Advanced Search

Learn About The Holocaust

Special Collections

My Saved Research

Login

Register

Help

Skip to main content

Oral history interview with Elsa Lustgarten

Oral History | Accession Number: 1994.A.0051.5 | RG Number: RG-50.308.0005

Elsa-Shifra Lustgarten (née Lapa) discusses her participation in the Akiva Zionist youth movement and the resistance movement in Kraków during the war; her mentor and hero Shishon “Symek” Draenger, who had been the head of her branch of the Akiva youth group in Kraków; Symek Draenger’s activity as the editor of the Akiba journal, for which he was arrested and imprisoned for three months (his wife Gusta Davidson Dranger accompanied him to the prison); the release of Symek Draenger from prison; transmitting information from Symek Draenger to other members of the group; one of the first tasks given to members of the group which was to adopt a family that had been relocated to Kraków; the cooperation between the Warsaw Akiva group and the Kraków Akiva group; helping her family stay out of danger; her father’s and her father-in-law’s continuing faith in God; her sister giving birth in the ghetto to a stillborn son and her father expressing relief that at least the Germans would have one less Jewish child to torture and murder; the “vow” that she was asked to recite when she became a part of the resistance; the famous “Oneg Shabbat,” the last time all the members of the group would celebrate Shabbat altogether; details on the missions she conducted; Symek Lustgarten’s forfeiture of a valuable watch his father gave him in order to save his life; plastering signs all over German trucks and structures calling for revenge; the Cyganeria café attack on December 22, 1942; the discourse around embracing the Jewish role in the resistance; a woman who owned a pub who agreed to hide them by taking them to a church and “converting them”; Symek Dranger’s efforts to create a group of writers and artists, to harbor them in a bunker and charge members of the resistance to ensure that their needs were met and that their safety was guaranteed so they could document the war; the frenzied writing of Gole Mire and Gusta Davidson Dranger in prison; crowding around the writing woman in order to protect her and hide the text if a guard came in, and procuring pencils, pens and paper by whatever means possible; her knowledge of several executions, including her brother-in-law Poldek Lustgarten, Gole Mire, and a woman named Tsesha; their lives in the prison; singing as a form of resistance; and being deported with the two Wasserman sisters.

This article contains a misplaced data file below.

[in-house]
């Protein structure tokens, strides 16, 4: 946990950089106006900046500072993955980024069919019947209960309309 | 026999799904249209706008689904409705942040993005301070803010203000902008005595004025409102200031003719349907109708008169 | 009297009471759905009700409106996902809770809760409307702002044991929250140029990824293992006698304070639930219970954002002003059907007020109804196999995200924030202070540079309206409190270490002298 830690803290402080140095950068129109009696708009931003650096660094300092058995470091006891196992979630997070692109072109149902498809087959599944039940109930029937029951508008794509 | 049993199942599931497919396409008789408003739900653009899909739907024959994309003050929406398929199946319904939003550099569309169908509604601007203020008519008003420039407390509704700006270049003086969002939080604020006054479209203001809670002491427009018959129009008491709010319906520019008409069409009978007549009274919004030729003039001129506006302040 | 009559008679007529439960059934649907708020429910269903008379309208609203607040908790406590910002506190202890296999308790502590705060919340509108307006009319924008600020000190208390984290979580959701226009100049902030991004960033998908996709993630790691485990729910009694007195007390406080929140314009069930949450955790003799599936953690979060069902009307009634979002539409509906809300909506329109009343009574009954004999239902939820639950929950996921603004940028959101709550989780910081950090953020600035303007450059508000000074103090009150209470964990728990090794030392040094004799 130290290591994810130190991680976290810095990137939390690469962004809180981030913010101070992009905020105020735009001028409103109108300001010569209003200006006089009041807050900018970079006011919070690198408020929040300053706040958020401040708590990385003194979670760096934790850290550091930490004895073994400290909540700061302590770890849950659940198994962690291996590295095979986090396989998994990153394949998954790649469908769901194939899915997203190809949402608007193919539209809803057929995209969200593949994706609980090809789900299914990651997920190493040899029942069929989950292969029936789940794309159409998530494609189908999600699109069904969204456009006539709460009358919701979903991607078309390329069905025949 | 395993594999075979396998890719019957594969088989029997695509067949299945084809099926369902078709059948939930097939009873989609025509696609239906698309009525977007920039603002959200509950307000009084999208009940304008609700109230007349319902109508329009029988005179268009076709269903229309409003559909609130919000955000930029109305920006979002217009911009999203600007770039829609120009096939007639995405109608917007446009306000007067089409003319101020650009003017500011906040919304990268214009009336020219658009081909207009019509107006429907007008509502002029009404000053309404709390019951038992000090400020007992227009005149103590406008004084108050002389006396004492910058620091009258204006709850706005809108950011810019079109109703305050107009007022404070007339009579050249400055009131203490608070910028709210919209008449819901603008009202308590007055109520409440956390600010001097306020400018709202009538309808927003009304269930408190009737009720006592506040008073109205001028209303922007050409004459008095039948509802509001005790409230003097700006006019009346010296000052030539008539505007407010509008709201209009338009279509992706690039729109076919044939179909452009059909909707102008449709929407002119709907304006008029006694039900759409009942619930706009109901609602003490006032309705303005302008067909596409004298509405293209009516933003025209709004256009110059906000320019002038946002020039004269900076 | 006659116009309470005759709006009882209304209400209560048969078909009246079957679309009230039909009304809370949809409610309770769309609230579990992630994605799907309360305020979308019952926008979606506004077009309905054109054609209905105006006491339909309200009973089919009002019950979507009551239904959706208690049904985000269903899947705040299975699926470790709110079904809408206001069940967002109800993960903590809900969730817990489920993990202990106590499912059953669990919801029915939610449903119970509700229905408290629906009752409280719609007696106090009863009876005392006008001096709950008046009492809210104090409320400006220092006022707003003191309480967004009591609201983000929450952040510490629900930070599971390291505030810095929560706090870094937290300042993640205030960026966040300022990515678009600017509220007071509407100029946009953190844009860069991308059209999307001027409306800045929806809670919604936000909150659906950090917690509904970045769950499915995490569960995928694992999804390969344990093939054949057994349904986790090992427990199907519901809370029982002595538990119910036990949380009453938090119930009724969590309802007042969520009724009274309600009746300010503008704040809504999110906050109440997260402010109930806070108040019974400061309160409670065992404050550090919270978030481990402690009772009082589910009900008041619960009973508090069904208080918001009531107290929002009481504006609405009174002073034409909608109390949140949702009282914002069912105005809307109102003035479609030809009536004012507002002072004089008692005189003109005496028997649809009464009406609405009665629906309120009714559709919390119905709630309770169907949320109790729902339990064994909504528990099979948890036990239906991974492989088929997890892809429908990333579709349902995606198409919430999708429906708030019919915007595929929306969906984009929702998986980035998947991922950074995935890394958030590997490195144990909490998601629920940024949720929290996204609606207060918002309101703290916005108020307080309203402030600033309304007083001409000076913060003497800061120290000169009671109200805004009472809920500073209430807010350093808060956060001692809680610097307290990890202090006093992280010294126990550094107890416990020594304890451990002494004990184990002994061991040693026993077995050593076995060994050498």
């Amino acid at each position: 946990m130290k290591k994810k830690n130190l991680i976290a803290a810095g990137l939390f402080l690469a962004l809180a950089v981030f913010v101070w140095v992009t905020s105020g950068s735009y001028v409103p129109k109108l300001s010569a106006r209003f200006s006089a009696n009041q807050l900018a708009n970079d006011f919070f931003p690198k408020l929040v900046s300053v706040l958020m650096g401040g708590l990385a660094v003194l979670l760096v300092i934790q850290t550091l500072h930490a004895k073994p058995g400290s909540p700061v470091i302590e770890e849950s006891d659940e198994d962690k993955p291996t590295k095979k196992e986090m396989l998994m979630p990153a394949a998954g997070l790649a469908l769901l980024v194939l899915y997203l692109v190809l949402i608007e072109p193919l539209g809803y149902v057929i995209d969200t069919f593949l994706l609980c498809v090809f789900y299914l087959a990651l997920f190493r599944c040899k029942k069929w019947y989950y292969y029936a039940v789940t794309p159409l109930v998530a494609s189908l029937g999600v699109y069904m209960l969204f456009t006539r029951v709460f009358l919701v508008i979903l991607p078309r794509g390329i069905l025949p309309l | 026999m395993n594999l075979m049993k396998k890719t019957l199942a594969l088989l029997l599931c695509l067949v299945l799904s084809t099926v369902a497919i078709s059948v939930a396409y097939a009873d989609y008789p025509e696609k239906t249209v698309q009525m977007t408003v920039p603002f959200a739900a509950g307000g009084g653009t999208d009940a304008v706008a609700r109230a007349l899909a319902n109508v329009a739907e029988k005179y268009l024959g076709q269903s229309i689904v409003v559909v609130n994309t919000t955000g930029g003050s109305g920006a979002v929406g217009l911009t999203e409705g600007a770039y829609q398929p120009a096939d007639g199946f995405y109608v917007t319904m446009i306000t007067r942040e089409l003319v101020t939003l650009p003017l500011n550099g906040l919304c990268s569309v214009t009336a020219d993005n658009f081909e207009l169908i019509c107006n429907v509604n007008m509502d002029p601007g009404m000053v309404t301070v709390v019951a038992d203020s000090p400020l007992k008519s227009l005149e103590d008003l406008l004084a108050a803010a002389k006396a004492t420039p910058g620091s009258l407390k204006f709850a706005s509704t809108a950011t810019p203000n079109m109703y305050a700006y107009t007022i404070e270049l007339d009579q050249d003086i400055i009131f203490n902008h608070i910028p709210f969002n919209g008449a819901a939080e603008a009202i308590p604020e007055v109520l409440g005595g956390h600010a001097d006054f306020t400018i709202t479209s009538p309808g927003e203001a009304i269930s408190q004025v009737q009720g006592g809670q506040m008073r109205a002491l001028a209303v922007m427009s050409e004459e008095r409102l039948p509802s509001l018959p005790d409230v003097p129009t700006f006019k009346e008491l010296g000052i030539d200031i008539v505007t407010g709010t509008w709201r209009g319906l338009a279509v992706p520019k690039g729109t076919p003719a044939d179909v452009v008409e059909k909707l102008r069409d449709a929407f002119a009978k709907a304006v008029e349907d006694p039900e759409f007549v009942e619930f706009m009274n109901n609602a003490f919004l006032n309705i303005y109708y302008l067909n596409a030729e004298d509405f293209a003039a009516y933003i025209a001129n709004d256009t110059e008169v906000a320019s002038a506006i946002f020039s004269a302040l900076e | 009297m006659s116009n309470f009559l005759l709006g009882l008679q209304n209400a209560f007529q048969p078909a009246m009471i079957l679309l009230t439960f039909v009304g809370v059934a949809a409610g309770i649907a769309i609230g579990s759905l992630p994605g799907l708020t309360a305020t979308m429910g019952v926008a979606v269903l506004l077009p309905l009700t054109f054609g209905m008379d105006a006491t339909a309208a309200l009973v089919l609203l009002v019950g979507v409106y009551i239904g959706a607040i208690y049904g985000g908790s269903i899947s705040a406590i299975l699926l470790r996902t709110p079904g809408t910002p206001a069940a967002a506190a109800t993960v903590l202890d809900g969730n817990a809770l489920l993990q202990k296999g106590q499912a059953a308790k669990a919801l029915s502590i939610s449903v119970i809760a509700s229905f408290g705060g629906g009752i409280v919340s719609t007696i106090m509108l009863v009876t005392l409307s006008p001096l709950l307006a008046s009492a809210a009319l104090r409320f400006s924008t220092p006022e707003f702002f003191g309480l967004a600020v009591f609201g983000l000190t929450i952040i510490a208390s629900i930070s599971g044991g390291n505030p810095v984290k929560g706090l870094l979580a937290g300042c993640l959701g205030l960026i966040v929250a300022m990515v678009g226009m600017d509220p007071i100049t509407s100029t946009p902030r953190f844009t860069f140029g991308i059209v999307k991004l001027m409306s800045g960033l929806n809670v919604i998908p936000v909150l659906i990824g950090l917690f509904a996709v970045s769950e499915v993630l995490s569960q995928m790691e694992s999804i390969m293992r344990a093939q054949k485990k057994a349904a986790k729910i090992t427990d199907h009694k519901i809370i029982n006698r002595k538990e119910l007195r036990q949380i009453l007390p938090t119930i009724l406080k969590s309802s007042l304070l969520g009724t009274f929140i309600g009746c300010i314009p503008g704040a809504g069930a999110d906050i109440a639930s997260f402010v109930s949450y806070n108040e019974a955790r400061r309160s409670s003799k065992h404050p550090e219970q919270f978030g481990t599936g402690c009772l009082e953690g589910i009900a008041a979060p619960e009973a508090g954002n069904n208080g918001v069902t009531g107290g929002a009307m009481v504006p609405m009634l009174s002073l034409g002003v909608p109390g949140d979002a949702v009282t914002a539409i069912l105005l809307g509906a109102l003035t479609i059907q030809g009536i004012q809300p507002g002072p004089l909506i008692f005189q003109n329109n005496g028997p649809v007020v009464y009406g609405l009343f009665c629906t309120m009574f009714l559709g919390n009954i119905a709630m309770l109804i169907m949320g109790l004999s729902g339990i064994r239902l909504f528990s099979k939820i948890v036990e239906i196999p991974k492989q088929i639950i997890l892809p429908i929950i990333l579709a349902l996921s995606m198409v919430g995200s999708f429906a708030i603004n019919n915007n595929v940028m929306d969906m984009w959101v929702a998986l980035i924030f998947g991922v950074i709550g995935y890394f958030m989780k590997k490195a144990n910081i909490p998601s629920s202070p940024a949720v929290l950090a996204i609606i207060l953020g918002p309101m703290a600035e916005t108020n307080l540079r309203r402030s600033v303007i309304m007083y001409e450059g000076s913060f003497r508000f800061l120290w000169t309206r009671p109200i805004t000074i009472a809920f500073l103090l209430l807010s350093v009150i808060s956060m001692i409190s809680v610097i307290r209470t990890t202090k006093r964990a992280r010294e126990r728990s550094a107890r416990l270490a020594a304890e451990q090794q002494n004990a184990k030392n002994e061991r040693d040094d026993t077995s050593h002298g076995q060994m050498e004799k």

Some video files begin with 10-60 seconds of color bars.
Interviewee
Elsa Lustgarten
Interviewer
Dr. Eli Pfefferkorn
Date
interview:  1987 October
Language
Hebrew
Extent
8 videocassettes (U-Matic) : sound, color ; 3/4 in..
Credit Line
United States Holocaust Memorial Museum Collection, United States Holocaust Memorial Council
 
Record last modified: 2020-06-24 14:47:34
This page: https://collections.ushmm.org/search/catalog/irn511859